Most of the speakers who came to criticize the county government were tourism operators who also happen to sit on the NTCC’s board, such as Old Fort Niagara Executive Director Robert Emerson, or hoteliers like Galeb Rizek, whose family owns Comfort Inn and Econo Lodge franchises in the city.

It should be noted that, even as Emerson and Rizek criticized county lawmakers for failing to give in to NTCC demands, both have benefited from past largesse by the county government.

Emerson has received countless gifts, courtesy of county taxpayers, including tens of thousands of dollars from the county’s former cut of the Seneca Niagara Casino’s slot machine revenues, and his wife, County Historian Catherine Emerson, receives a regular paycheck from the county government.

Rizek, meanwhile, represents a family that has received substantial lucrative tax breaks from the county industrial development agency for its hotel properties.

Those past good deeds by county taxpayers were forgotten Tuesday as the duo railed against county lawmakers for refusing to meet Percy’s demands without a full accounting off NTCC income and expenditures.

Despite that, the mood in the room noticeably changed when Updegrove introduced Fruscione’s letter.

“At this time [the long-term contract between the city and the NTCC] has expired. The City Council majority — council members [Robert] Anderson and [Glenn] Choolokian joining me — will be recommending that the city end its support of the NTCC,” Fruscione wrote.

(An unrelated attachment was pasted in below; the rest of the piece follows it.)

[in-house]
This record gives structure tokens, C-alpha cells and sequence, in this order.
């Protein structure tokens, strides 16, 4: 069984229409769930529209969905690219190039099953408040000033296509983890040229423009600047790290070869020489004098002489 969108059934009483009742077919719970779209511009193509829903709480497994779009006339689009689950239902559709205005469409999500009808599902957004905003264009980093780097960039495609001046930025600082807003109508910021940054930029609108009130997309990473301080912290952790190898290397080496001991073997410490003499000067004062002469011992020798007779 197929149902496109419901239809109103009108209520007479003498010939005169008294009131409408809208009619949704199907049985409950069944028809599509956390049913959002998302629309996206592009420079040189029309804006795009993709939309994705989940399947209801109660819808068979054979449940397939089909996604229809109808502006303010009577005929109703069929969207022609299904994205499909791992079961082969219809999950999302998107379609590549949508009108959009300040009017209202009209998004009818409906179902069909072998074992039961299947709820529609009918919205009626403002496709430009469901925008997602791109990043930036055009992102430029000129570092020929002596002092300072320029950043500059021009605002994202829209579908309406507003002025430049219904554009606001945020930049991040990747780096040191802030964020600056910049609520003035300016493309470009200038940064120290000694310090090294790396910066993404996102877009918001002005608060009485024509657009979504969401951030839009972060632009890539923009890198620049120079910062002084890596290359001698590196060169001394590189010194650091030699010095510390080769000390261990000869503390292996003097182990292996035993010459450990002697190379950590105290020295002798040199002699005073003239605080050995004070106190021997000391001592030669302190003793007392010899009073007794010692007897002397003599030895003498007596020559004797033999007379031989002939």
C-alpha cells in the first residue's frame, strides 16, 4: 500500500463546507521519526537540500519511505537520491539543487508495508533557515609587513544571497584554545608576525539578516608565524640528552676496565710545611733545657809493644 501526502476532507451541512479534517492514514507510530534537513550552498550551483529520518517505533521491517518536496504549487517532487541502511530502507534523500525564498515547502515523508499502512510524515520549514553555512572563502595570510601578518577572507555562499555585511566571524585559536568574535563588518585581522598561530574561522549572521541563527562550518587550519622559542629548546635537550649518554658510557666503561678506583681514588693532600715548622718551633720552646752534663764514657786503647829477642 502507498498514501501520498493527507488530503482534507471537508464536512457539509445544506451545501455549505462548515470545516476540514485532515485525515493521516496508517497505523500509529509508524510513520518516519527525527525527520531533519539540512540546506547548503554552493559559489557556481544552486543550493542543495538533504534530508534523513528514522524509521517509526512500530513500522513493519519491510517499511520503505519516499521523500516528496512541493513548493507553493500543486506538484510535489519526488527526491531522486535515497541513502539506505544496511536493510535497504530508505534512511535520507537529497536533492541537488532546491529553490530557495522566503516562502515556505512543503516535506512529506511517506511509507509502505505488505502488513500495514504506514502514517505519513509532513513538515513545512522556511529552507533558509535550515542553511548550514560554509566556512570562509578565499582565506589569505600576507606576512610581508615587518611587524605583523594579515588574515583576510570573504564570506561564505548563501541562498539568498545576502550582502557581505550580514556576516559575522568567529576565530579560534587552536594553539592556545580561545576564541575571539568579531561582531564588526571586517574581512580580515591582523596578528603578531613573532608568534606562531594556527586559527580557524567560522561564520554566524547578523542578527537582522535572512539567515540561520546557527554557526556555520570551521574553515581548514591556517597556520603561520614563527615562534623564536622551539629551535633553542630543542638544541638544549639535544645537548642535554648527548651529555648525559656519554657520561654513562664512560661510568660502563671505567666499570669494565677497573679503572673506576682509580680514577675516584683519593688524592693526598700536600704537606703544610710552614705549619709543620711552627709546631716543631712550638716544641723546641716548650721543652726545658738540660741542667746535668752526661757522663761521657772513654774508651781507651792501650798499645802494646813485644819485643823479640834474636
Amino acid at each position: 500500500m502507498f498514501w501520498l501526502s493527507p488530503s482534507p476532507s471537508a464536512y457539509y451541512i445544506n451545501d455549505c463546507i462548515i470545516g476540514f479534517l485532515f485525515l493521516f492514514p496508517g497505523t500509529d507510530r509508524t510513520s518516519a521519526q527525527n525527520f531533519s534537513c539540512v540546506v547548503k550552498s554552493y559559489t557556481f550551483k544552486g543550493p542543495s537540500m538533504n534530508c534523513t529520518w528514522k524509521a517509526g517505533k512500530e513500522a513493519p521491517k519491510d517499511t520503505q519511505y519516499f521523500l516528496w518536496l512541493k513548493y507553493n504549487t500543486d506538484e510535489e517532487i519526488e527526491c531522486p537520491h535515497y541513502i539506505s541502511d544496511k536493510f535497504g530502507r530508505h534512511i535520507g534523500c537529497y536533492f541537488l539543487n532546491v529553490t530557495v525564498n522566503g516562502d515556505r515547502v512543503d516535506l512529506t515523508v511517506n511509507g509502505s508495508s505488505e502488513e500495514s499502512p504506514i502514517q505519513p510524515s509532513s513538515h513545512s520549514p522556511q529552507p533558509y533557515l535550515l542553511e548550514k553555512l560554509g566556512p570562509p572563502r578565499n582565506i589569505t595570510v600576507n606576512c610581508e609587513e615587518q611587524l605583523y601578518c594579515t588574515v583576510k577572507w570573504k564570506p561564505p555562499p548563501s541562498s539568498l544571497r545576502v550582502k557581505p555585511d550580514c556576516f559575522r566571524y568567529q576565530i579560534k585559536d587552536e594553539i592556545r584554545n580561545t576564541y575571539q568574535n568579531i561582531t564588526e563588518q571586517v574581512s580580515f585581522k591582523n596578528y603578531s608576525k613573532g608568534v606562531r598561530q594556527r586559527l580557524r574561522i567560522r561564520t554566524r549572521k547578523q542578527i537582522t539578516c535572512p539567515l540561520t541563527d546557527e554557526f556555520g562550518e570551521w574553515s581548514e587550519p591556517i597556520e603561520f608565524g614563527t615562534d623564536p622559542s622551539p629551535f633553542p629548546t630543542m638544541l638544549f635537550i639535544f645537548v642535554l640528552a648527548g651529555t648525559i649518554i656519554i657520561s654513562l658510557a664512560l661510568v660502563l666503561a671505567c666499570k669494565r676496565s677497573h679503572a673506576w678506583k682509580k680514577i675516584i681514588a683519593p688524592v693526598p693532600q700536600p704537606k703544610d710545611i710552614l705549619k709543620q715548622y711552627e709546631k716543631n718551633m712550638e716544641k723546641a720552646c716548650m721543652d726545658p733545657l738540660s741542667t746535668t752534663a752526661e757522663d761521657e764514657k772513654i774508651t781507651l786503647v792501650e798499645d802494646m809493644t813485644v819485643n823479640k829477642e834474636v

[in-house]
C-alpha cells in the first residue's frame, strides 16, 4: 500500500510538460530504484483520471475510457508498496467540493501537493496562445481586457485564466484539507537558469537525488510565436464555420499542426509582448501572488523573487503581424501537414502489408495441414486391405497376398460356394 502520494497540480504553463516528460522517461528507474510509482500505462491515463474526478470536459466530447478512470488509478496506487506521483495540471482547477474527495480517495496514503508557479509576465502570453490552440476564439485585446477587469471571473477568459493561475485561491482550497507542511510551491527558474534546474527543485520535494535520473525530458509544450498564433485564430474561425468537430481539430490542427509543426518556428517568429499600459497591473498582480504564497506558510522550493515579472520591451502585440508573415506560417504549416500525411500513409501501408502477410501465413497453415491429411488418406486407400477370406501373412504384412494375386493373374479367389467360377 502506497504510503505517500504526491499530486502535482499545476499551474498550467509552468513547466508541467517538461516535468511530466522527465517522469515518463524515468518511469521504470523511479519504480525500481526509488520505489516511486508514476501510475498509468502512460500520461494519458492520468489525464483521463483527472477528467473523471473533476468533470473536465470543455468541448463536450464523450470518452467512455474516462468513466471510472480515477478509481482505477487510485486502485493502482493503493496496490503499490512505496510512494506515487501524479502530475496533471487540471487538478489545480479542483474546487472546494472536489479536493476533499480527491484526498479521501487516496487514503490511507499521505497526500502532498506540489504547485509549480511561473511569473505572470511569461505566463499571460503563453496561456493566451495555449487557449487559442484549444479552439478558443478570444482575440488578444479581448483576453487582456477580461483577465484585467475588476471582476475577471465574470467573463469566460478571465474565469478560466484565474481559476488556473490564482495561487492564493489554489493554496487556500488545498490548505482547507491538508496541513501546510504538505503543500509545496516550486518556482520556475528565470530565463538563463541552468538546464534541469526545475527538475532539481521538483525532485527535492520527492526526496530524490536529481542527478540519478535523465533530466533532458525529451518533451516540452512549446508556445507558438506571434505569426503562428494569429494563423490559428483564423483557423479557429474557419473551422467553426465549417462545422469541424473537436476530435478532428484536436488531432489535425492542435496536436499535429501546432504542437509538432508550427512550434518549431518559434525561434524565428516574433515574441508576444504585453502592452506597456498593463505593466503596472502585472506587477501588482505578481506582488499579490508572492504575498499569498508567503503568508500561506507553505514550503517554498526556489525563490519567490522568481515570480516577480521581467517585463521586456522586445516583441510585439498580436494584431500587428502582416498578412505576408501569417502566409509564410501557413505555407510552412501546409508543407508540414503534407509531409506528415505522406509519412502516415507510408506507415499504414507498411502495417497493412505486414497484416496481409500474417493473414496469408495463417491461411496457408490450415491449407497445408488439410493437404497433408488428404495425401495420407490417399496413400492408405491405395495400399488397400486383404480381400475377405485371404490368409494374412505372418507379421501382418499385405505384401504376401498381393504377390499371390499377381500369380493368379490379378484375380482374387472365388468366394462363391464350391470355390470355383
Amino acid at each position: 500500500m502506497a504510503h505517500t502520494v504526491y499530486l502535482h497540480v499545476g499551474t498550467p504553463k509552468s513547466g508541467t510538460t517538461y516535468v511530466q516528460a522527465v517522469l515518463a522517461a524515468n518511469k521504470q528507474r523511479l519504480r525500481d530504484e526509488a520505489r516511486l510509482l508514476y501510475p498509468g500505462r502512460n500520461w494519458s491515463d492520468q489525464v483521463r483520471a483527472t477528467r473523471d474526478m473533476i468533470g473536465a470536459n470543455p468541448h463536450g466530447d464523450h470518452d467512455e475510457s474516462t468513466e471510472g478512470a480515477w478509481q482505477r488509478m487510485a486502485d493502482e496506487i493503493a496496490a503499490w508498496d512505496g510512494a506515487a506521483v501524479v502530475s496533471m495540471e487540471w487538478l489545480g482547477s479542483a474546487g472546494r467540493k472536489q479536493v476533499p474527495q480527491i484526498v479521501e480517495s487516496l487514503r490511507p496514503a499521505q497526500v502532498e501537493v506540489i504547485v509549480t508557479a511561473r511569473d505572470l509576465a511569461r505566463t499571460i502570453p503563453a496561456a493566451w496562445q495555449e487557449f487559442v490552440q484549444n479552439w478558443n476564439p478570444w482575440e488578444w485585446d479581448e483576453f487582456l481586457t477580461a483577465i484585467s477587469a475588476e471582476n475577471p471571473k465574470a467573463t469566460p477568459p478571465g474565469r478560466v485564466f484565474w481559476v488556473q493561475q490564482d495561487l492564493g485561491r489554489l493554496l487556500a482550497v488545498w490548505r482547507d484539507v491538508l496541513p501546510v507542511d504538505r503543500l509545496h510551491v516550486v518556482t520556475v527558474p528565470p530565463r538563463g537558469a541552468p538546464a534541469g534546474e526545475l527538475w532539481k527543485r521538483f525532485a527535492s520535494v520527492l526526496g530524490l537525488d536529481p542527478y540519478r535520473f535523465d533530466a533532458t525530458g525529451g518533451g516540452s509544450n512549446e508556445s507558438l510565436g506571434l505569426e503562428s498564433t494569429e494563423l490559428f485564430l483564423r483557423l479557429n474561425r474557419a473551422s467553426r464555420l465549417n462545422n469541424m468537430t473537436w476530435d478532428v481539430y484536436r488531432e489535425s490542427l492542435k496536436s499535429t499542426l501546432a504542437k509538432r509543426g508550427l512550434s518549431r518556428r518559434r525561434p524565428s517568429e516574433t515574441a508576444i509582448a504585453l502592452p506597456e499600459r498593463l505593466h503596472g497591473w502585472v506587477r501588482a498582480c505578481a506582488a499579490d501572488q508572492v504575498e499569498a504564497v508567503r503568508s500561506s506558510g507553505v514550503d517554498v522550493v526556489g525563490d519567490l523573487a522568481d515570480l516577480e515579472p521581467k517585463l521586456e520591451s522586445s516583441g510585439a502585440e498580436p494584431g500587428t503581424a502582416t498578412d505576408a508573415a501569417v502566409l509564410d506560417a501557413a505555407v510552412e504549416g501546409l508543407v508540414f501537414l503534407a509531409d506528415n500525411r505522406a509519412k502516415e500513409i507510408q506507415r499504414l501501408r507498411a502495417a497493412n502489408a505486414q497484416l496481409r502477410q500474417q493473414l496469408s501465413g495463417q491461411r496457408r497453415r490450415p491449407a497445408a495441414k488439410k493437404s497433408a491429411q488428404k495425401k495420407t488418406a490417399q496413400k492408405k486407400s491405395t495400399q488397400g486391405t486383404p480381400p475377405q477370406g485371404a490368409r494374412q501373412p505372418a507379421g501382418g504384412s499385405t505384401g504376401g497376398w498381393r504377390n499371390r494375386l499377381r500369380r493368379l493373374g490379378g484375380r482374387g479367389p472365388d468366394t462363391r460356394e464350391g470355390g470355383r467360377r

In his letter, Fruscione focused on, what has been for many local leaders, the crux of problems with the NTCC, namely its supporters’ alleged efforts to marginalize critics: “I was frequently and regularly criticized in the past for demanding more accountability for this agency. It now appears that other individuals have come to share my belief that the NTCC should have been held to a higher level of accountability from day one.”

The Seneca casino dollars put Percy on stronger ground than he’s been on in some time, financially, but with the County Legislature’s Republican majority, the Niagara Falls City Council’s Democratic majority and Lockport’s mayor all aligned against him and his agency, his latest theatrics may have backfired.

The county government has given Percy 12 months to make a case that he isn’t just using the NTCC as a personal travel agency and can demonstrate “verifiable and quantifiable” results, in Updegrove’s words.

As North Tonawanda Legislator Paul Wojtaszek, who as Updegrove’s principal deputy in the Majority Caucus drafted the county’s resolution limiting the NTCC’s contract renewal to 12 months, told us, “Our goal here isn’t to micromanage the NTCC. We still believe in the process that led to its creation and we believe tourism is extremely important to our region. But the NTCC is spending public money and has never demonstrated it gets any return on that investment of the public’s dollars.”

“That has to change, or we have to look at a full range of options,” Wojtaszek said.



Niagara Falls Reporter - Publisher Frank Parlato Jr. www.niagarafallsreporter.com

JUN 25, 2013